Magazine article UNESCO Courier

Words and Deeds

Magazine article UNESCO Courier

Words and Deeds

Article excerpt

The criteria written into the World Heritage Convention contain some ambiguities

The implementation of the World Heritage Convention is based on the definition of the cultural and natural heritage enshrined in Article 1 of the Convention. This definition is amplified by the criteria set forth in a booklet entitled "Operational Guidelines for the Implementation of the World Heritage Convention".

To some extent the indivisibility of nature makes it easy to choose "natural" sites. "Cultural" sites are another matter. The Convention is open to all the world's cultures and civilizations, and this allows for considerable latitude in the interpretation of the definition and the criteria.

According to the Convention, "the following shall be considered as 'cultural heritage':

* monuments: architectural works, works of monumental sculpture and painting, elements or structures of an archaeological nature, inscriptions, cave dwellings and combinations of features, which are of outstanding universal value from the point of view of history, art or science;

* groups of buildings: groups of separate or connected buildings which, because of their architecture, their homogeneity or their place in the landscape, are of outstanding universal value from the point of view of history, art or science;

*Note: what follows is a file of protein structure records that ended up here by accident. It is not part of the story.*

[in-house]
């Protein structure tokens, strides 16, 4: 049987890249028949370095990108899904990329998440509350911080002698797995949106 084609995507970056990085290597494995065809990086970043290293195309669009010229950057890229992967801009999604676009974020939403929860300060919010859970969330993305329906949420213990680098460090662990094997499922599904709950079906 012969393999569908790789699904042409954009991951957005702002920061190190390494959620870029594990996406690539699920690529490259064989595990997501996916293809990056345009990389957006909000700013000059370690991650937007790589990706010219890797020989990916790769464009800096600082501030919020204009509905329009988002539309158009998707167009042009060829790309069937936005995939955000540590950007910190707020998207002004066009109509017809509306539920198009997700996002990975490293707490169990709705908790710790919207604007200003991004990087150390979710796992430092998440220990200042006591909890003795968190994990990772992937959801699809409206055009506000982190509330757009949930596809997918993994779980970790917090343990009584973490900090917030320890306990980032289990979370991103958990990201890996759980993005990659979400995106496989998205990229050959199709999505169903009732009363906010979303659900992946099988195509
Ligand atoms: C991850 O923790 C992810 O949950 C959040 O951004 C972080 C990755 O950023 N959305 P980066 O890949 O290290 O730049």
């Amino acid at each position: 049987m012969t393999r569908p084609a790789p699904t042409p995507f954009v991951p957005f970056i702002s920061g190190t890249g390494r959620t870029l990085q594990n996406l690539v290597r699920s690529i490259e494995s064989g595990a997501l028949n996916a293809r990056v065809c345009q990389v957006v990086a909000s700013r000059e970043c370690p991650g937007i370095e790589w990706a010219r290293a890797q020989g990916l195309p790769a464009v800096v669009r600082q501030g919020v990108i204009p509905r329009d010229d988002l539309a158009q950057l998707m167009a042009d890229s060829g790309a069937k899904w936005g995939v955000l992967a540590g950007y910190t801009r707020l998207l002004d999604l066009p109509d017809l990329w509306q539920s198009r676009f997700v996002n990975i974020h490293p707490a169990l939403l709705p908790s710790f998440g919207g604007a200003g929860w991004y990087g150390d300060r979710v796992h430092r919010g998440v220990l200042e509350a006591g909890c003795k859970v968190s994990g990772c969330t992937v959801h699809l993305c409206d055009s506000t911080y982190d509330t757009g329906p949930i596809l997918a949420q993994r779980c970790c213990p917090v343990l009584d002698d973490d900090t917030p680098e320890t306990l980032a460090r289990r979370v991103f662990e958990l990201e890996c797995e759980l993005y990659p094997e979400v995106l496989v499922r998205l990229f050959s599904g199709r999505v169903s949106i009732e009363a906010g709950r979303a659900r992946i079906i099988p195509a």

* sites: works of man or the combined works of nature and of man, and areas including archaeological sites which are of outstanding universal value from the historical, aesthetic, ethnological or anthropological points of view."

The Convention thus takes into consideration a wide range of possible cases, monumental and otherwise, but when it comes down to it, "monumentalism" and "aesthetics" often take precedence over the significance of a given site. As one ethnologist has written, "What justification is there for allowing aesthetic and museological criteria, which are always extraneous, to take precedence over the obvious fact, which can furthermore be verified by looking at the way local societies function on an everyday basis, that a 'nasty' pile of mud coated with dried blood, sticky feathers and broken eggshells often constitutes a 'fetish' more powerful - and doubtless no less rich in spiritual significance - than a superb statue which we regard as 'artistic'?" For whom do we make listings and what criteria do we use?


An answer to these questions emerges from a statistical reading of requests for inscription on the World Heritage List, and subsequent acceptances and rejections. Rather than strengthening the universality and unity of the world, the current trend tends to magnify a certain division between countries. There are those which can claim to contribute to universality - and the number of their sites included on the List proves it (see Table 1). [TABULAR DATA FOR TABLE 2 OMITTED] Others have only a single site on the List, or none at all. There are also countries which are not Parties to the Convention.

Is this breakdown accidental or does it arise from subtle forms of discrimination? …

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